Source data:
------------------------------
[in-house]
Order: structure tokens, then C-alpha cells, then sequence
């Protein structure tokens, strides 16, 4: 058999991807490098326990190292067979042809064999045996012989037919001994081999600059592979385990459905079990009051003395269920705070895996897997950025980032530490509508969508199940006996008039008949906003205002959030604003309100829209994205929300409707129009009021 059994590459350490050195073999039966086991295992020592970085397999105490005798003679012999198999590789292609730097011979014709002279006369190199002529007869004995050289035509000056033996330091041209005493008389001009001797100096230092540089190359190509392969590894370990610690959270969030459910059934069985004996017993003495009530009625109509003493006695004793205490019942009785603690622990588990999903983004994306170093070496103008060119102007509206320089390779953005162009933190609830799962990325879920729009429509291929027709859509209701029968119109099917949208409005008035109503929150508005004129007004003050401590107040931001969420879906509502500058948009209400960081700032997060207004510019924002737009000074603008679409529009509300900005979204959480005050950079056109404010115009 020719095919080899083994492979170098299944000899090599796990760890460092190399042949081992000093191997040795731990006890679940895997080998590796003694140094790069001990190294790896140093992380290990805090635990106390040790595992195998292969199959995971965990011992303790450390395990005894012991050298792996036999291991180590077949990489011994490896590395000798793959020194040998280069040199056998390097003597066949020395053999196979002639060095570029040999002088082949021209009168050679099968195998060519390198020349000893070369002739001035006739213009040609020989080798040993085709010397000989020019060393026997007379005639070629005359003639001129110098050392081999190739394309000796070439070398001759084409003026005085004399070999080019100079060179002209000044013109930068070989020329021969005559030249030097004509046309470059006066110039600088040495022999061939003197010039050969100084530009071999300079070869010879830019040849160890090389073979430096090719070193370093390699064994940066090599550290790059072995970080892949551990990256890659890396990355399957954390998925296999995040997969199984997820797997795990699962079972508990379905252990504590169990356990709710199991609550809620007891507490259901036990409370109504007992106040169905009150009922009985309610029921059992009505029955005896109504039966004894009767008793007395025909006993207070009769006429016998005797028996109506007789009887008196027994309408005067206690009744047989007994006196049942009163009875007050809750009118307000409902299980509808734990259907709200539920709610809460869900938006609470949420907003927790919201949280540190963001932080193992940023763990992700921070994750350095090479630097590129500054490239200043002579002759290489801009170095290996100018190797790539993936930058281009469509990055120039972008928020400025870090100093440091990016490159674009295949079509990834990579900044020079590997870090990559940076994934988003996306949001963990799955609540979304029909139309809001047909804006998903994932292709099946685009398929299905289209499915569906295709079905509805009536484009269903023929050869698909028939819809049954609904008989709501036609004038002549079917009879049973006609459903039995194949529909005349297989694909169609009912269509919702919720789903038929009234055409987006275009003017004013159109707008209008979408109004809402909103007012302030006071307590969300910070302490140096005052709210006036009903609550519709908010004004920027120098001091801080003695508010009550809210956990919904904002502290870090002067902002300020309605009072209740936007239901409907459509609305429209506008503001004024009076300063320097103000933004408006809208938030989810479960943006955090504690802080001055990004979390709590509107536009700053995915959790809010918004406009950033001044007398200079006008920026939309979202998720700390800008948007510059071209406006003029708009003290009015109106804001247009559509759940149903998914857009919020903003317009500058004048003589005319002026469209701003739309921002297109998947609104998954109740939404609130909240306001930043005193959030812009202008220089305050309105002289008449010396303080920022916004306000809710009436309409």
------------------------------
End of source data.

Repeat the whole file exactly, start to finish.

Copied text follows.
[in-house]
Order: structure tokens, then C-alpha cells, then sequence
């Protein structure tokens, strides 16, 4: 058999991807490098326990190292067979042809064999045996012989037919001994081999600059592979385990459905079990009051003395269920705070895996897997950025980032530490509508969508199940006996008039008949906003205002959030604003309100829209994205929300409707129009009021 059994590459350490050195073999039966086991295992020592970085397999105490005798003679012999198999590789292609730097011979014709002279006369190199002529007869004995050289035509000056033996330091041209005493008389001009001797100096230092540089190359190509392969590894370990610690959270969030459910059934069985004996017993003495009530009625109509003493006695004793205490019942009785603690622990588990999903983004994306170093070496103008060119102007509206320089390779953005162009933190609830799962990325879920729009429509291929027709859509209701029968119109099917949208409005008035109503929150508005004129007004003050401590107040931001969420879906509502500058948009209400960081700032997060207004510019924002737009000074603008679409529009509300900005979204959480005050950079056109404010115009 020719095919080899083994492979170098299944000899090599796990760890460092190399042949081992000093191997040795731990006890679940895997080998590796003694140094790069001990190294790896140093992380290990805090635990106390040790595992195998292969199959995971965990011992303790450390395990005894012991050298792996036999291991180590077949990489011994490896590395000798793959020194040998280069040199056998390097003597066949020395053999196979002639060095570029040999002088082949021209009168050679099968195998060519390198020349000893070369002739001035006739213009040609020989080798040993085709010397000989020019060393026997007379005639070629005359003639001129110098050392081999190739394309000796070439070398001759084409003026005085004399070999080019100079060179002209000044013109930068070989020329021969005559030249030097004509046309470059006066110039600088040495022999061939003197010039050969100084530009071999300079070869010879830019040849160890090389073979430096090719070193370093390699064994940066090599550290790059072995970080892949551990990256890659890396990355399957954390998925296999995040997969199984997820797997795990699962079972508990379905252990504590169990356990709710199991609550809620007891507490259901036990409370109504007992106040169905009150009922009985309610029921059992009505029955005896109504039966004894009767008793007395025909006993207070009769006429016998005797028996109506007789009887008196027994309408005067206690009744047989007994006196049942009163009875007050809750009118307000409902299980509808734990259907709200539920709610809460869900938006609470949420907003927790919201949280540190963001932080193992940023763990992700921070994750350095090479630097590129500054490239200043002579002759290489801009170095290996100018190797790539993936930058281009469509990055120039972008928020400025870090100093440091990016490159674009295949079509990834990579900044020079590997870090990559940076994934988003996306949001963990799955609540979304029909139309809001047909804006998903994932292709099946685009398929299905289209499915569906295709079905509805009536484009269903023929050869698909028939819809049954609904008989709501036609004038002549079917009879049973006609459903039995194949529909005349297989694909169609009912269509919702919720789903038929009234055409987006275009003017004013159109707008209008979408109004809402909103007012302030006071307590969300910070302490140096005052709210006036009903609550519709908010004004920027120098001091801080003695508010009550809210956990919904904002502290870090002067902002300020309605009072209740936007239901409907459509609305429209506008503001004024009076300063320097103000933004408006809208938030989810479960943006955090504690802080001055990004979390709590509107536009700053995915959790809010918004406009950033001044007398200079006008920026939309979202998720700390800008948007510059071209406006003029708009003290009015109106804001247009559509759940149903998914857009919020903003317009500058004048003589005319002026469209701003739309921002297109998947609104998954109740939404609130909240306001930043005193959030812009202008220089305050309105002289008449010396303080920022916004306000809710009436309409």